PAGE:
AUBURN — The news out of Knoxville on Sunday morning traveled across the SEC with little surprise. Volunteers football coach Derek Dooley was fired after a 41-18 thumping by in-state foe Vanderbilt on Saturday dropped Tennessee to 4-7 and 0-7 in the conference.
The move had been rumored for some time and is a bad omen for Auburn coach Gene Chizik. The SEC now has three coaching vacancies (Arkansas, Kentucky and Tennessee) come the end of the season, and like Auburn (3-8, 0-7 SEC), the Wildcats and Volunteers are both winless in conference, though one will get a win in this week’s head-to-head meeting, and also lost to Vanderbilt.
Chizik, who is 38-37 as a head coach, including 33-18 at Auburn, has been the subject of scrutiny and speculation for most of a historically poor season for the Tigers. Auburn is experiencing its worst season in 60 years and a loss to rival Alabama in this week’s Iron Bowl would end the first winless SEC season on the Plains since 1980 (0-6).
As he has all season, Chizik avoided questions regarding his job security.
“You’ve asked me that pretty much every week, and as I’ve said before, it’s very simple for me,” Chizik said. “We have a game against Alabama, and it’s the Iron Bowl, and that’s my No. 1 focus. I’m not focused on anything else but that.”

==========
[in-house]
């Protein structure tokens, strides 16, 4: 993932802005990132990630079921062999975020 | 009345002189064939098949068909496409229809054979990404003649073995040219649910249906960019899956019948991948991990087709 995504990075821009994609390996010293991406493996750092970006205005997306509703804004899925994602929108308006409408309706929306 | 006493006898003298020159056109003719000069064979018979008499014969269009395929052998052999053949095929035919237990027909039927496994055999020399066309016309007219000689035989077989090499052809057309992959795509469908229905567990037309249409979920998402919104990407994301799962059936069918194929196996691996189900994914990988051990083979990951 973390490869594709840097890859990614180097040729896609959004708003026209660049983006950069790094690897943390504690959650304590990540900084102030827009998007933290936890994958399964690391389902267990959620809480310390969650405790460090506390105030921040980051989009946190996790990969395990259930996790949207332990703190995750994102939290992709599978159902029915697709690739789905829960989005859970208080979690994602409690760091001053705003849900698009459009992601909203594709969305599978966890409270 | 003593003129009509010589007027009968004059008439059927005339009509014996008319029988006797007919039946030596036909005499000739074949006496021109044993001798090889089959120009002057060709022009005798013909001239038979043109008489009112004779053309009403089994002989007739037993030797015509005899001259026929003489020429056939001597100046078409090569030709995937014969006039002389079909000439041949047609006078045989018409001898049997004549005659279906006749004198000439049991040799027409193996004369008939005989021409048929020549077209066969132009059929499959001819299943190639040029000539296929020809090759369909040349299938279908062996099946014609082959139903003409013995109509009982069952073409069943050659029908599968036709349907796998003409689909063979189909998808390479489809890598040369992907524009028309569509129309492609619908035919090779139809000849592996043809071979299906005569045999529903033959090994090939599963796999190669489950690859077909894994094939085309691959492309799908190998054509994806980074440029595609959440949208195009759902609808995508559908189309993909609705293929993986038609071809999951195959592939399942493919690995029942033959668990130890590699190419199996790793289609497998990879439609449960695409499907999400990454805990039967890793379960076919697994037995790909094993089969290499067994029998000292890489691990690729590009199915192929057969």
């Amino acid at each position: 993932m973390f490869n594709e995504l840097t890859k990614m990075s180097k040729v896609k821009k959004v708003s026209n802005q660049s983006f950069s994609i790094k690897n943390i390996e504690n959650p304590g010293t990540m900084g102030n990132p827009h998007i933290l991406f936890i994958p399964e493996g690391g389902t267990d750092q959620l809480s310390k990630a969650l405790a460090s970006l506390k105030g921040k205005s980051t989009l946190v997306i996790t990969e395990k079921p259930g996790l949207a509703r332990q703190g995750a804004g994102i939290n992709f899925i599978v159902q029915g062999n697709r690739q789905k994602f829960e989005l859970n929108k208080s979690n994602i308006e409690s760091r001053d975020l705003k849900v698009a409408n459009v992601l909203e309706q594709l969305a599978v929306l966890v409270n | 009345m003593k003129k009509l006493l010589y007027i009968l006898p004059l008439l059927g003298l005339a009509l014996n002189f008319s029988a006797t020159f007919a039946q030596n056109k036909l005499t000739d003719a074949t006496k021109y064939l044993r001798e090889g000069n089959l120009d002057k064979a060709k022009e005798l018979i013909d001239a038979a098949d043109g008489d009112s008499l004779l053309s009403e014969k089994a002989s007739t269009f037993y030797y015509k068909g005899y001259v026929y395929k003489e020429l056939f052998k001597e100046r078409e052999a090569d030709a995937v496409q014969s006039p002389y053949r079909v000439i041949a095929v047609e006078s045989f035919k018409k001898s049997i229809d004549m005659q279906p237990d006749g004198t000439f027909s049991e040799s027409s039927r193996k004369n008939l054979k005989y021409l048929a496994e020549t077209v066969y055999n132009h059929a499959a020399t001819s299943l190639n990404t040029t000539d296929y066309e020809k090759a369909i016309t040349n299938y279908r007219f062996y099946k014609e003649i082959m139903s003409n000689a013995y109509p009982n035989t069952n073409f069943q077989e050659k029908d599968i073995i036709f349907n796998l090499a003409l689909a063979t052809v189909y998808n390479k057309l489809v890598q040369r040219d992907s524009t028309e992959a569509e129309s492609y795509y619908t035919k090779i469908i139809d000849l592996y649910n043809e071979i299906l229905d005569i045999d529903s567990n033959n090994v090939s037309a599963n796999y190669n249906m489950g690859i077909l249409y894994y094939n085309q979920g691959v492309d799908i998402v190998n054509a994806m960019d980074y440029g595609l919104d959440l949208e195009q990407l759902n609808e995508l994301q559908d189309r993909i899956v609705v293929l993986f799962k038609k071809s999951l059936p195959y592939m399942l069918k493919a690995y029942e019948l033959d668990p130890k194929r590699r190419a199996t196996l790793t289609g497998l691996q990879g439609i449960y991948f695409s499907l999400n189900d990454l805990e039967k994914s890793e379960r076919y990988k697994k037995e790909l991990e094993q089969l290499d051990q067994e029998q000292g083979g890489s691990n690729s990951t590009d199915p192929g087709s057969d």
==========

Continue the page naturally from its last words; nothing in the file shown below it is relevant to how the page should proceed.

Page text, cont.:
Chizik is under contract through 2015 but has a buyout in his contract which will depreciate to $7.5 million on Dec. 1.
The Tigers opened as 34-point underdogs to No. 2 Alabama (10-1, 6-1) in this weekend’s Iron Bowl — the largest point spread ever recorded in the rivalry, according to one Las Vegas sports betting expert.
The perception of just about everyone outside the Tigers’ locker room is Auburn stands no chance against Alabama on Saturday. Chizik wasn’t sure how his players will handle going into a game where nobody on the outside world believes they can win, but knows they won’t feel that way. “I don’t really know. I really, I feel like our guys know and feel like in every game that we go into we’ve got a chance,” he said. “I don’t know how much they pay attention to all that. I’m sure they hear it. We’re going to do our best to make sure that’s not how we feel when we go into a game, I can tell you that.”
Saturday’s 51-7 rout of Alabama A&M should not get Auburn too excited. The opponent this week is on a whole other level, and the Tigers have not fared well when facing SEC opponents.
“The challenge next week is going to be huge. Just the meaning of the game and what it means to the fan bases on both sides is huge,” Chizik said. “We have an enormous challenge in front of us, but we’re going to embrace it and have a lot of fun going over there and playing.
“It’s just the intensity and passion of the rivalry. It’s second to none, and I have been in a lot of different ones and great rivalries. “
That’s what makes college football great. This one is very unique. Obviously it’s in-state and there is a lot of passion that goes behind this one, more so than any of the other ones I’ve been in. It’s different in that regard.”
Still, crazy things do happen in rivalry games and an upset, no matter how unlikely, would do wonders for correcting a horrific season on the Plains and set a positive tone heading into next season — no matter who may be coaching the team.
“I think that anytime you get a win in the Iron Bowl, it really sets the tone for pretty much whatever’s happened previously in that year and I think it sets the tone for the next year, too,” Chizik said. “A win in the Iron Bowl for anybody is huge.”